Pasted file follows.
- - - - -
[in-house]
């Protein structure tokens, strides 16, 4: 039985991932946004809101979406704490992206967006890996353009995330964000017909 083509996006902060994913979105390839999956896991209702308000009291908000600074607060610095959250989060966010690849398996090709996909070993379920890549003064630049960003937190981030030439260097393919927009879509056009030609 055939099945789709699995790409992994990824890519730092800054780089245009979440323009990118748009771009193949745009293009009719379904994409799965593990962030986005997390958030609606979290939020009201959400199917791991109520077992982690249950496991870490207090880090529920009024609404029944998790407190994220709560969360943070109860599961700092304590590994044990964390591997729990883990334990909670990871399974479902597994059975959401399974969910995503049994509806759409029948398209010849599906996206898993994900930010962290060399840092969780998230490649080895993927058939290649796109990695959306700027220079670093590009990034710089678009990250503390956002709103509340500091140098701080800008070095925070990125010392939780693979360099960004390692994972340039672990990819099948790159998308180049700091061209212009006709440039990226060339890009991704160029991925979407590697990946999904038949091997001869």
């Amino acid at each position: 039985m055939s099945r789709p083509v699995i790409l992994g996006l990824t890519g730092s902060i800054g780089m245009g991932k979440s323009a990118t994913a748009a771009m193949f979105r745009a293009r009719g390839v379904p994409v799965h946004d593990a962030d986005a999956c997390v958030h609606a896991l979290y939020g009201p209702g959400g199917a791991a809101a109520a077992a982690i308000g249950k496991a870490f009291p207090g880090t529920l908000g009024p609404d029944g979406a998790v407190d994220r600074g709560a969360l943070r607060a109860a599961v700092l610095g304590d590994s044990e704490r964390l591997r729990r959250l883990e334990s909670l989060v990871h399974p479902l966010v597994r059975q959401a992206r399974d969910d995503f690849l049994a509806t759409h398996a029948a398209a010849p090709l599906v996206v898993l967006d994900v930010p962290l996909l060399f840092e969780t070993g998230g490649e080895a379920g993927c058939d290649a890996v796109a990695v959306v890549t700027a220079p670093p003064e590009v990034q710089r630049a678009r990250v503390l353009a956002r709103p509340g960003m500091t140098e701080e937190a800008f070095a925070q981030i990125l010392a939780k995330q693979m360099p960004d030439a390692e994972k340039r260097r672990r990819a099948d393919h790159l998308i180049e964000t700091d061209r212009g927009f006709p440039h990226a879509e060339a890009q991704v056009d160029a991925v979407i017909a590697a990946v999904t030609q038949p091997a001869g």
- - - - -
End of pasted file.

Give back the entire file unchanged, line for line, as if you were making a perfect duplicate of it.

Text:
[in-house]
């Protein structure tokens, strides 16, 4: 039985991932946004809101979406704490992206967006890996353009995330964000017909 083509996006902060994913979105390839999956896991209702308000009291908000600074607060610095959250989060966010690849398996090709996909070993379920890549003064630049960003937190981030030439260097393919927009879509056009030609 055939099945789709699995790409992994990824890519730092800054780089245009979440323009990118748009771009193949745009293009009719379904994409799965593990962030986005997390958030609606979290939020009201959400199917791991109520077992982690249950496991870490207090880090529920009024609404029944998790407190994220709560969360943070109860599961700092304590590994044990964390591997729990883990334990909670990871399974479902597994059975959401399974969910995503049994509806759409029948398209010849599906996206898993994900930010962290060399840092969780998230490649080895993927058939290649796109990695959306700027220079670093590009990034710089678009990250503390956002709103509340500091140098701080800008070095925070990125010392939780693979360099960004390692994972340039672990990819099948790159998308180049700091061209212009006709440039990226060339890009991704160029991925979407590697990946999904038949091997001869």
């Amino acid at each position: 039985m055939s099945r789709p083509v699995i790409l992994g996006l990824t890519g730092s902060i800054g780089m245009g991932k979440s323009a990118t994913a748009a771009m193949f979105r745009a293009r009719g390839v379904p994409v799965h946004d593990a962030d986005a999956c997390v958030h609606a896991l979290y939020g009201p209702g959400g199917a791991a809101a109520a077992a982690i308000g249950k496991a870490f009291p207090g880090t529920l908000g009024p609404d029944g979406a998790v407190d994220r600074g709560a969360l943070r607060a109860a599961v700092l610095g304590d590994s044990e704490r964390l591997r729990r959250l883990e334990s909670l989060v990871h399974p479902l966010v597994r059975q959401a992206r399974d969910d995503f690849l049994a509806t759409h398996a029948a398209a010849p090709l599906v996206v898993l967006d994900v930010p962290l996909l060399f840092e969780t070993g998230g490649e080895a379920g993927c058939d290649a890996v796109a990695v959306v890549t700027a220079p670093p003064e590009v990034q710089r630049a678009r990250v503390l353009a956002r709103p509340g960003m500091t140098e701080e937190a800008f070095a925070q981030i990125l010392a939780k995330q693979m360099p960004d030439a390692e994972k340039r260097r672990r990819a099948d393919h790159l998308i180049e964000t700091d061209r212009g927009f006709p440039h990226a879509e060339a890009q991704v056009d160029a991925v979407i017909a590697a990946v999904t030609q038949p091997a001869g």